Langlois’ letter begins as an outpouring of emotion about his own experiences with Gabriel, but as it continues, it becomes something entirely unexpected: an apology.
An apology to the countless families who have left the hospital empty-handed. An apology to the families who have left after being given heartbreaking diagnoses. And an apology to the nurses, doctors, and hospital staff who have had to watch their patients pass away after trying everything in their power to save them.
“The other day, walking through [the doors] again with my son (I have lost count how many times over the past eight years we’ve made this trip), I was struck with a different feeling: guilt,” he writes. “I’m not sure where it came from, but I realized I need to apologize.”
And that is just what Langlois does — in words so raw and beautiful, they might just make you cry.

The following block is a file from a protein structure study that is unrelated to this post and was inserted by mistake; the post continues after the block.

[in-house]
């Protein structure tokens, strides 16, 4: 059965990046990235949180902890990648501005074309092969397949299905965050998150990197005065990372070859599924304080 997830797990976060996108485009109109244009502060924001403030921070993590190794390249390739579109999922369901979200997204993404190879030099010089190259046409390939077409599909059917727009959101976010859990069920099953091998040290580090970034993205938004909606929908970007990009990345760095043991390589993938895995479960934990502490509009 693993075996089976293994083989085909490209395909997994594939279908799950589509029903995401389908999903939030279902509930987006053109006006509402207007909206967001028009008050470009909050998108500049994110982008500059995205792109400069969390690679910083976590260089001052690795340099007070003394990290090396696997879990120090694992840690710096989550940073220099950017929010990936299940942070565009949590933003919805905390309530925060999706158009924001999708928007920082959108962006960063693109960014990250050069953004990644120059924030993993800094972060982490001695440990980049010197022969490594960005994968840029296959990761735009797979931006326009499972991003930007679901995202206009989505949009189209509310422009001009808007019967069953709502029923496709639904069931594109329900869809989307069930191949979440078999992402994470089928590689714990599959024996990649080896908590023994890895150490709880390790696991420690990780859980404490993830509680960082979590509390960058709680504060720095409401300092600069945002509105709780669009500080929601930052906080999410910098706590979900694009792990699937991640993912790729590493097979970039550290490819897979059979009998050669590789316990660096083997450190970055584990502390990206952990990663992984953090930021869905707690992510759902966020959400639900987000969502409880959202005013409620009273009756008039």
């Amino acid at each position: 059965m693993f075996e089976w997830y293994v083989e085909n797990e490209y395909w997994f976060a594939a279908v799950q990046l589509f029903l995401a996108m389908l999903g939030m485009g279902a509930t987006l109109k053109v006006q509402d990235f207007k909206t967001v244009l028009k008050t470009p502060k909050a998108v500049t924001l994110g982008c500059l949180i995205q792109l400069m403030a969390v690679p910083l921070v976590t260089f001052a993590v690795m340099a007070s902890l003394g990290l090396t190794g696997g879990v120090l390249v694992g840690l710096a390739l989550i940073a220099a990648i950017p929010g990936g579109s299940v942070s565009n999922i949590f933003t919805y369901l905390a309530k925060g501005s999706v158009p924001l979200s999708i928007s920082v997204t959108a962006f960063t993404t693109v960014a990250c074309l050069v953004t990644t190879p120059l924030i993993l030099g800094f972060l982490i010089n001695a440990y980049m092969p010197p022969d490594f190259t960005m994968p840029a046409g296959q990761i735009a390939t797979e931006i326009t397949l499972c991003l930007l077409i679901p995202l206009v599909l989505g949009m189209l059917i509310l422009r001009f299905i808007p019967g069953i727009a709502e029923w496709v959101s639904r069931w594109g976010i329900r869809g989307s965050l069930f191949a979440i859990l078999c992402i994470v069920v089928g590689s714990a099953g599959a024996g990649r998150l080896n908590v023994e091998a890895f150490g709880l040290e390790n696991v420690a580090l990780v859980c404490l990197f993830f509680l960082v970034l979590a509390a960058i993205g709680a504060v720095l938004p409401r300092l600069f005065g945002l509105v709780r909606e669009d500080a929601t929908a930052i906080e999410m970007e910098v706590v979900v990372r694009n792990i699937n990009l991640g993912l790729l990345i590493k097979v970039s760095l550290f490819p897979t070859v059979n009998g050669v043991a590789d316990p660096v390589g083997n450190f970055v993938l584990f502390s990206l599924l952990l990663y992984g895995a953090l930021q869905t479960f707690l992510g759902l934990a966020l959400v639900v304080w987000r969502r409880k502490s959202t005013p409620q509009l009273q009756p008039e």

“To every child that has walked in through these doors but never walked back out again, I am sorry,” Langlois writes. “To every parent that has walked in through these doors with their child, but left through these doors empty handed, I am sorry.”
He also takes care to apologize to the custodians, caregivers, advocates, and members of the security and social services teams who have had close and intimate contact with child loss too, and have just as many meaningful impacts on the patients that pass through the hospital as many doctors and nurses do.
Without a doubt, Langlois’ incredibly moving words are ones that all parents should read, regardless of whether or not they have a child facing similar challenges. Since the Facebook post went up on September 23, it has received 16K likes and 4.5K shares. But it’s the almost 800 comments (and growing) that show just how deep an impact this father’s words have had.
“I have walked through these doors 1,000s of times,” writes Sarah Van Ryzin Forster, whose young son, Nicholas Philip Paul Beecher, passed away in 2016. “And I was one who had to walk out without my little boy. Devastating! And still there was hope. Because little pieces of him walked out with other families. Ensuring that they could still look at those doors with hope in their heart. For that we are thankful.”